COERCION, COURT SANCTIONS, AND MEDIATION: Views from both sides of the Atlantic

Coercion, the courts and mediationAn interesting report on mediation appeared this week in the U.K. online journal Legal Week by attorney Tim Ashdown, a commercial litigator and partner with the British law firm DMH Stallard.

The article describes benefits mediation offers clients in commercial litigation, including early settlement, cost savings, more direct participation by clients in their own case, and greater flexibility in creating outcomes than litigation offers. The article also draws attention to factors which can limit mediation’s effectiveness.

However, that’s not the reason why you should read this report (despite the fact that we mediators always appreciate a thoughtful, well-written article highlighting the benefits mediation offers written by someone who understands the subject matter very well indeed, as Ashdown does).

What’s most striking about this article is its discussion of a current trend in British jurisprudence for judges to sanction litigants who “unreasonably refuse” to go to mediation to resolve their disputes, particularly when a judge has recommended mediation. Ashdown cites a number of examples of cases in which courts in Britain have approved cost sanctions against parties who have refused to mediate.

This imposition of sanctions in my view undermines two of mediation’s defining principles: voluntariness and self-determination. These principles are among the chief factors which account for mediation’s tremendous appeal for disputants. The process works precisely because of this absence of coercion—parties are more willing to participate in a process which is theirs alone and in which they themselves define the outcome. Autonomy matters.

It is true that courts everywhere—in Britain and certainly here in the U.S.—promote mediation and other forms of ADR as a means of relieving the demands litigation places upon overburdened court systems. But here in the U.S., at least here in the state in which I practice, we approach the issue of sanctions in mediation very differently.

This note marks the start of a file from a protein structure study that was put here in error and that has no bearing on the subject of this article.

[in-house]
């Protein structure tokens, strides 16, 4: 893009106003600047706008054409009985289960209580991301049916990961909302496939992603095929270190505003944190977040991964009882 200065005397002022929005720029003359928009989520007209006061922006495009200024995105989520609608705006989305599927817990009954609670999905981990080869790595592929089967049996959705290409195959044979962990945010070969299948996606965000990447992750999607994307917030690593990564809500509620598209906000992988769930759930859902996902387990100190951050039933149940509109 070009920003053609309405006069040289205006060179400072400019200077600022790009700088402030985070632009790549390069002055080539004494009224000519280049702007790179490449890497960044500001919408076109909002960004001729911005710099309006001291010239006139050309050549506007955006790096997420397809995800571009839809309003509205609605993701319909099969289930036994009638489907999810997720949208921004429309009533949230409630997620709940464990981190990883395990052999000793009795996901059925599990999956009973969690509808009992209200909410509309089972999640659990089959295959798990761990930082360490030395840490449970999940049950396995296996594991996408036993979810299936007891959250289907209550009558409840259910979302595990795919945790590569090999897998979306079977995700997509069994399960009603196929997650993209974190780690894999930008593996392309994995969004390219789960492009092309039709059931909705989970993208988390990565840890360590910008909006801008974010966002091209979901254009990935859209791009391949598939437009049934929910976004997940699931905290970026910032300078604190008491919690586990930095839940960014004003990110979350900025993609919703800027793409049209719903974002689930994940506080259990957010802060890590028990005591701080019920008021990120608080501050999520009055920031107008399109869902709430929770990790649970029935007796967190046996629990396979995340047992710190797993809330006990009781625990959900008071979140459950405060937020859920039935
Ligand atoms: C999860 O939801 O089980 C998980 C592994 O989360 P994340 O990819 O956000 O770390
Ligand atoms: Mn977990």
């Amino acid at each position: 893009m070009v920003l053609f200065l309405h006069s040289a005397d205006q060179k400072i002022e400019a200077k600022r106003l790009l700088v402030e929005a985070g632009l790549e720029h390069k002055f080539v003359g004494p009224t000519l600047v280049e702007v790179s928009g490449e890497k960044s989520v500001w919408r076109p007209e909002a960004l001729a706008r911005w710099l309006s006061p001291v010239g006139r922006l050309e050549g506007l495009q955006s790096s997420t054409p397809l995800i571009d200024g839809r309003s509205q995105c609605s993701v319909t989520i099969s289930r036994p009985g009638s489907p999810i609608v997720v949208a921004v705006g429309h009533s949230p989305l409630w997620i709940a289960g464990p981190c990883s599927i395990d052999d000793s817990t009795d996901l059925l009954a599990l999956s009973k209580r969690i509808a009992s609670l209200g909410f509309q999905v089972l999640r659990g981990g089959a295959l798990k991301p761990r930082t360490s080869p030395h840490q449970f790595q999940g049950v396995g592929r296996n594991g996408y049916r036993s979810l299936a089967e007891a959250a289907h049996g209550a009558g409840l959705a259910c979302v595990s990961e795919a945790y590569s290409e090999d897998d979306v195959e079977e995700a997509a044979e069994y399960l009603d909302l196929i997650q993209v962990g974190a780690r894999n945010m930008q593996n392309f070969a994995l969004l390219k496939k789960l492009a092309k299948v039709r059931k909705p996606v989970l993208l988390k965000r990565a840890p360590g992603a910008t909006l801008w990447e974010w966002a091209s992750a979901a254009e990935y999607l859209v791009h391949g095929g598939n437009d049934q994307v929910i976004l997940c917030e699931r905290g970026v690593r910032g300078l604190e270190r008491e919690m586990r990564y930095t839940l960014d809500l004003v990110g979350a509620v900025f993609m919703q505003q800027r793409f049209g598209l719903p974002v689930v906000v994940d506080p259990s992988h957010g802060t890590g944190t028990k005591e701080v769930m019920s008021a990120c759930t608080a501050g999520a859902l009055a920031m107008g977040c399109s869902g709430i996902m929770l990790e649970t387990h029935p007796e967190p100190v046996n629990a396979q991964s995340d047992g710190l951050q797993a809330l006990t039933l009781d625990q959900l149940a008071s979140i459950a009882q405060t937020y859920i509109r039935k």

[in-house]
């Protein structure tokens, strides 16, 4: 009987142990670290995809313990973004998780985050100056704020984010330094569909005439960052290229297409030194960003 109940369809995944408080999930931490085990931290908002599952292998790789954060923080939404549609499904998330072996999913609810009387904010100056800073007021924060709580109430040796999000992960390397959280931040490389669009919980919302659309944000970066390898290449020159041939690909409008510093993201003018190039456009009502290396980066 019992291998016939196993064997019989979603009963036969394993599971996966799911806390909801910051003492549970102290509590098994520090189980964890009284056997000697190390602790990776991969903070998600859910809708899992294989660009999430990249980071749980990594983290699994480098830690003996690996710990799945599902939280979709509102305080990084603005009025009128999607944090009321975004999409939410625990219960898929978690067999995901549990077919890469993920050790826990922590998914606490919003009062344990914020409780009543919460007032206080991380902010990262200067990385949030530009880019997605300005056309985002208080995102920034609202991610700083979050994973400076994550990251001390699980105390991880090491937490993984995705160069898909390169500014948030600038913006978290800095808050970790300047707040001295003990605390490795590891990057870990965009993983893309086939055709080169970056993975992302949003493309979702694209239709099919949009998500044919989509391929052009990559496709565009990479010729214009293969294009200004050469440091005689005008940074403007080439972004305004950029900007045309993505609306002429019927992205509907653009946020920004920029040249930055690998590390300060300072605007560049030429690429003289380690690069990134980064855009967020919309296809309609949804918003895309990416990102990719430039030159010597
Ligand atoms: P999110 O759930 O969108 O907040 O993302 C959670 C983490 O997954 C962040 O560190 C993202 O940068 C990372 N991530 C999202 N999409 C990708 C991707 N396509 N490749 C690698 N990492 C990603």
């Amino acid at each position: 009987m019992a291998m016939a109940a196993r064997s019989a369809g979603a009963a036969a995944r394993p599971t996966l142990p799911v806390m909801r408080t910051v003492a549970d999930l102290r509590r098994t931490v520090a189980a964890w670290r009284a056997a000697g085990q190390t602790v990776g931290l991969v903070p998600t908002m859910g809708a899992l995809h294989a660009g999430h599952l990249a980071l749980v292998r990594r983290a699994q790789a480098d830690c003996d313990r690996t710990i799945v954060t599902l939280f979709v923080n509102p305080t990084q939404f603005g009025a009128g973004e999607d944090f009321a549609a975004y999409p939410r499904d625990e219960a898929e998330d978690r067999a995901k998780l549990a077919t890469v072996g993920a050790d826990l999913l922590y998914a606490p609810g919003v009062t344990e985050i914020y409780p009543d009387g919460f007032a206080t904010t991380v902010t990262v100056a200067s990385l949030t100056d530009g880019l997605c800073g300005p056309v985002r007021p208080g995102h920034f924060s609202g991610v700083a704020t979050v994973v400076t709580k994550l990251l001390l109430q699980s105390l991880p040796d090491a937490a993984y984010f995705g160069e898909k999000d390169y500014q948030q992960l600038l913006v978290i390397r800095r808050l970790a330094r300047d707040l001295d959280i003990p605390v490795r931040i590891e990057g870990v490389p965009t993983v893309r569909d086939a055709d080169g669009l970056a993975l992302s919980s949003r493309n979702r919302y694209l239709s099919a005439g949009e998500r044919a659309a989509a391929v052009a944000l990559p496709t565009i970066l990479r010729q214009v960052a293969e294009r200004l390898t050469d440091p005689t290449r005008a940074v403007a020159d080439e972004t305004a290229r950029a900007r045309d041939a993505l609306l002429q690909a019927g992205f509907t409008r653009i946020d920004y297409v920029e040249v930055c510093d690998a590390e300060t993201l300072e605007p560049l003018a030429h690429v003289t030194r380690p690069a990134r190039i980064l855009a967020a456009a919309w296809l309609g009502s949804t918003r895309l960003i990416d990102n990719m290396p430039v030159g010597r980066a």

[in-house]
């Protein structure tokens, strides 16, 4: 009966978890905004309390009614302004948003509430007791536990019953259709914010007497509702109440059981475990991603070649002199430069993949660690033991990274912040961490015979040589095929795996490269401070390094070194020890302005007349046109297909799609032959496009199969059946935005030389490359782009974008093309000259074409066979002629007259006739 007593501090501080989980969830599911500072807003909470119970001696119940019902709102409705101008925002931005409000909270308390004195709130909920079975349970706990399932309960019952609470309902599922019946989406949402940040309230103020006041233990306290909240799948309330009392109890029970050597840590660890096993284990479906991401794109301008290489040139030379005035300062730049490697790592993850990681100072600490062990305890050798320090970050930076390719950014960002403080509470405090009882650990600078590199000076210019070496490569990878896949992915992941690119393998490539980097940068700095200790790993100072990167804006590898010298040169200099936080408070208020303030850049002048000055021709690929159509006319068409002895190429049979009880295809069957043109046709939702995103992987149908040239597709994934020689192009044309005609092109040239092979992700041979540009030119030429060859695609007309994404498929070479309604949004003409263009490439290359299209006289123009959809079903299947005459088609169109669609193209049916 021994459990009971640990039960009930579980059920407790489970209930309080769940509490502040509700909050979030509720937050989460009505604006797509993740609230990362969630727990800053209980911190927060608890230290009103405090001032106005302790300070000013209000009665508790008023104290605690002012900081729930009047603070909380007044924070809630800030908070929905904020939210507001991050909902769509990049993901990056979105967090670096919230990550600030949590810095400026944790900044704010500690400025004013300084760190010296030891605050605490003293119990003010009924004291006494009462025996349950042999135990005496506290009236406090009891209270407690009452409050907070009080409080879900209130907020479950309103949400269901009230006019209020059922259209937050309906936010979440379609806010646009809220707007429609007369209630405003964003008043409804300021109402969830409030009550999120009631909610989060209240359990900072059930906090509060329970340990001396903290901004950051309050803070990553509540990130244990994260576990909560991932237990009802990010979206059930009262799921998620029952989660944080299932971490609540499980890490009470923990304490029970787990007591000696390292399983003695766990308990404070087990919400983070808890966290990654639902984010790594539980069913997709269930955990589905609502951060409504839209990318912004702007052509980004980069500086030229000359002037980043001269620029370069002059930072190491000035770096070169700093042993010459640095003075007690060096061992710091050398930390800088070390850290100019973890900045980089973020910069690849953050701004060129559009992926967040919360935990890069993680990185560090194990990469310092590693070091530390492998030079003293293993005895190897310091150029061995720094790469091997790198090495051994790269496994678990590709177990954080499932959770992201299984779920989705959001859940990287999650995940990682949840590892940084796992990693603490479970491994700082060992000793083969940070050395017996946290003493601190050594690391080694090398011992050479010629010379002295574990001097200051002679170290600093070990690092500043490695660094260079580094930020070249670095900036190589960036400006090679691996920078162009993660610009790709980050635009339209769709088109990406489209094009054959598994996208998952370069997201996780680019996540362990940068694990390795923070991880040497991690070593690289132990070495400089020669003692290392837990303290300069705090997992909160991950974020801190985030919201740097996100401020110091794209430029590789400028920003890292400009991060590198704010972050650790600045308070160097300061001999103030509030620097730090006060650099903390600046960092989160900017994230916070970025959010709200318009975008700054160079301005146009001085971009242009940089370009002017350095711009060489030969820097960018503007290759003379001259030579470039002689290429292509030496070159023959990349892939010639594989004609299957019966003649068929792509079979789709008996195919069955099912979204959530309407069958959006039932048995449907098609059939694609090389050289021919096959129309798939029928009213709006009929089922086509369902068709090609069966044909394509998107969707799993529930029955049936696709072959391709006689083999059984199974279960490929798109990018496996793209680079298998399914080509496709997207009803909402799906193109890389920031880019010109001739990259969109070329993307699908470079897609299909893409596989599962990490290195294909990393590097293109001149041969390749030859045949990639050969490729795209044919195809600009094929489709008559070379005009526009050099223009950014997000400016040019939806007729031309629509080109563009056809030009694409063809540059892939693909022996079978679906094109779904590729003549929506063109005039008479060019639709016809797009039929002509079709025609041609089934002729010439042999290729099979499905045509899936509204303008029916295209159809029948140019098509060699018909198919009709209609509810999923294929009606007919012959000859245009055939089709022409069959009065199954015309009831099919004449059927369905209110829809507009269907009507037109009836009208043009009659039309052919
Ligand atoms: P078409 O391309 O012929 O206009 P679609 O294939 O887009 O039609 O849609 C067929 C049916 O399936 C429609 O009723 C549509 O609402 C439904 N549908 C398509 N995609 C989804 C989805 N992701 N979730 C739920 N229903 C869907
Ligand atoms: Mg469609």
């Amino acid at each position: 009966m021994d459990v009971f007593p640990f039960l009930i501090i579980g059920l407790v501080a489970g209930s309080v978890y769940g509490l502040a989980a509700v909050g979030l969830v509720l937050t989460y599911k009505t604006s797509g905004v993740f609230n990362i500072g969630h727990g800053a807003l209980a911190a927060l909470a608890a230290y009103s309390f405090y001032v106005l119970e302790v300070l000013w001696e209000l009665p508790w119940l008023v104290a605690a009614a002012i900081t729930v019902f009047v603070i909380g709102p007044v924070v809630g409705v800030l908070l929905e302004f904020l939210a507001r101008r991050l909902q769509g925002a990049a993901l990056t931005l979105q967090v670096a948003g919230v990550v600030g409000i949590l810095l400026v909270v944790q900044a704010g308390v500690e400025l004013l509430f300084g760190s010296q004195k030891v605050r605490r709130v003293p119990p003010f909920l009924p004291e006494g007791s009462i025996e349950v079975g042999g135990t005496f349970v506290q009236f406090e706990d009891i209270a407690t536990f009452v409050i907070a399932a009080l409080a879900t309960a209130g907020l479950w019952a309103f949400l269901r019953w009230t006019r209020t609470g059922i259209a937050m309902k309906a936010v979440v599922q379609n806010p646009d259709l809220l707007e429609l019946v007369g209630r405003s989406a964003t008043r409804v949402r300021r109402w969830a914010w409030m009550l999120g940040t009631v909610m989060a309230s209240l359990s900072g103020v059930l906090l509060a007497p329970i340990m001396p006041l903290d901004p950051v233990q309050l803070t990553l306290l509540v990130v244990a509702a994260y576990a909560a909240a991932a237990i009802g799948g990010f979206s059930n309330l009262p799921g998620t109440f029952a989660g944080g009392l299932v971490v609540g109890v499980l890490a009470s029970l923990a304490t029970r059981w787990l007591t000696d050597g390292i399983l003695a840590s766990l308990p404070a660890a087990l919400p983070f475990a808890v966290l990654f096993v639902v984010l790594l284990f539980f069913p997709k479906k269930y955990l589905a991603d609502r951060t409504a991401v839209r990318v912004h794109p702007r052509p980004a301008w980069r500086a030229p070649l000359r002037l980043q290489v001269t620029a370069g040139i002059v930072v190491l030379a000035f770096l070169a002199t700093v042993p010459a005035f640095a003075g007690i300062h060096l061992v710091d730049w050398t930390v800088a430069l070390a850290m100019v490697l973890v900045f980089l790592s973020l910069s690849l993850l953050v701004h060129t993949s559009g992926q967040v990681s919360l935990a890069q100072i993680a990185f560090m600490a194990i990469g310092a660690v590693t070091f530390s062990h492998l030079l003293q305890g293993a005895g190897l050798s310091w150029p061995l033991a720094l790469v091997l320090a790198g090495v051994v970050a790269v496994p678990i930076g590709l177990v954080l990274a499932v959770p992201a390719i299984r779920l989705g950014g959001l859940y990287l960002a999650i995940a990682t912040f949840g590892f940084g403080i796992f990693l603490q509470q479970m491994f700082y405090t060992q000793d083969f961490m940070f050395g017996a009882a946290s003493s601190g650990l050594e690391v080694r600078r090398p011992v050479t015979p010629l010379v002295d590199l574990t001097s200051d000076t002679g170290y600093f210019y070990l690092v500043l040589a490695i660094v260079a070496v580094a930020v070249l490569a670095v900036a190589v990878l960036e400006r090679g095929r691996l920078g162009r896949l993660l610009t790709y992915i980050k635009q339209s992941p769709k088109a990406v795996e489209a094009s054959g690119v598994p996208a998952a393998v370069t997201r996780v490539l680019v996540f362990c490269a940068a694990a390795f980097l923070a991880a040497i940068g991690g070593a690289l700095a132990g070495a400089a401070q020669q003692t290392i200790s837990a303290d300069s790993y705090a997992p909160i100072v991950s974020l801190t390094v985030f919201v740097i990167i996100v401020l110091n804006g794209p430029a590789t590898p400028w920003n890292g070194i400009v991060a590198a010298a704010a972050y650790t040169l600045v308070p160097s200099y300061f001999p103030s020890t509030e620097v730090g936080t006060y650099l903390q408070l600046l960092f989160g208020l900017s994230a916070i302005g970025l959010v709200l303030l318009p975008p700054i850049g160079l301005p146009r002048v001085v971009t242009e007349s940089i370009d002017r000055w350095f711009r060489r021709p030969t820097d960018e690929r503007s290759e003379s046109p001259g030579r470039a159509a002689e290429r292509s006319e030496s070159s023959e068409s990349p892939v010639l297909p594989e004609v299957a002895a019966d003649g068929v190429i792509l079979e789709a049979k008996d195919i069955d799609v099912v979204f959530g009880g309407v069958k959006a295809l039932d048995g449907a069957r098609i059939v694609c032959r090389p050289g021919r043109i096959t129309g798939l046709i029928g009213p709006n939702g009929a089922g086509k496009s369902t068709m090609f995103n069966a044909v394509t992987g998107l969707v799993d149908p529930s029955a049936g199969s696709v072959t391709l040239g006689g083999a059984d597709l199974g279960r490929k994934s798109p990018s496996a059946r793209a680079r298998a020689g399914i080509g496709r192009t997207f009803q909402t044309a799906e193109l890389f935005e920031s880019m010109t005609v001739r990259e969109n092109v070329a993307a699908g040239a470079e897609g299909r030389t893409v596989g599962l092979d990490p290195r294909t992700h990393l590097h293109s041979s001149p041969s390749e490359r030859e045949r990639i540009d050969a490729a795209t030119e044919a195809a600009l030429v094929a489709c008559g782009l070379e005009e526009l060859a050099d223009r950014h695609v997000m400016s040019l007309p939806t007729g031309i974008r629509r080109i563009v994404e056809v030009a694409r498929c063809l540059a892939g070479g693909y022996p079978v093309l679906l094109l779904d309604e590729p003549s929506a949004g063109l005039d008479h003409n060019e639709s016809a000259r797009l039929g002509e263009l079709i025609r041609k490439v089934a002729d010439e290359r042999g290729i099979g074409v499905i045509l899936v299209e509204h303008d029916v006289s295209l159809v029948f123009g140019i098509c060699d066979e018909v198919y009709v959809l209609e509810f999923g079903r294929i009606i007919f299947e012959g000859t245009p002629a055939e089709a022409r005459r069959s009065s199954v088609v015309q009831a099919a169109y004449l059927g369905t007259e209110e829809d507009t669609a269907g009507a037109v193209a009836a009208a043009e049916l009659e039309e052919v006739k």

In Massachusetts, Rule 5 of the Supreme Judicial Court Uniform Rules on Dispute Resolution requires court clerks to make information on court-connected dispute resolution available to both attorneys and pro se parties, and requires attorneys to

provide their clients with this information about court-connected dispute resolution services; discuss with their clients the advantages and disadvantages of the various methods of dispute resolution; and certify their compliance with this requirement on the civil cover sheet or its equivalent.

However, although Rule 6 permits a court to impose sanctions on parties who fail to attend a scheduled dispute resolution session, it also prohibits courts from imposing sanctions for failure to settle and stresses the importance of ensuring that settlements are reached without coercion, particularly when parties are unrepresented by counsel:

Courts shall inform parties that, unless otherwise required by law, they are not required to make offers and concessions or to settle in a court-connected dispute resolution process. Courts shall not impose sanctions for nonsettlement by the parties. The court shall give particular attention to the issues presented by unrepresented parties, such as the need for the neutral to memorialize the agreement and the danger of coerced settlement in cases involving an imbalance of power between the parties. In dispute intervention, in cases in which one or more of the parties is not represented by counsel, a neutral has a responsibility, while maintaining impartiality, to raise questions for the parties to consider as to whether they have the information needed to reach a fair and fully informed settlement of the case.

Voluntariness and self-determination, along with confidentiality, may be under assault here in Massachusetts: as some of you no doubt recall, back in January a Superior Court judge issued a decision which penalized a party for failing to heed a mediator’s advice. This decision, fortunately, has been appealed.

As I have discussed here before, this is a path we do not want to embark upon. Sanctioning parties for failing to settle through mediation will only erode support and public confidence in the mediation process. While this approach may provide incentive to parties in Britain to come to the mediation table and reach a deal, there are other and better ways to promote settlement through mediation.

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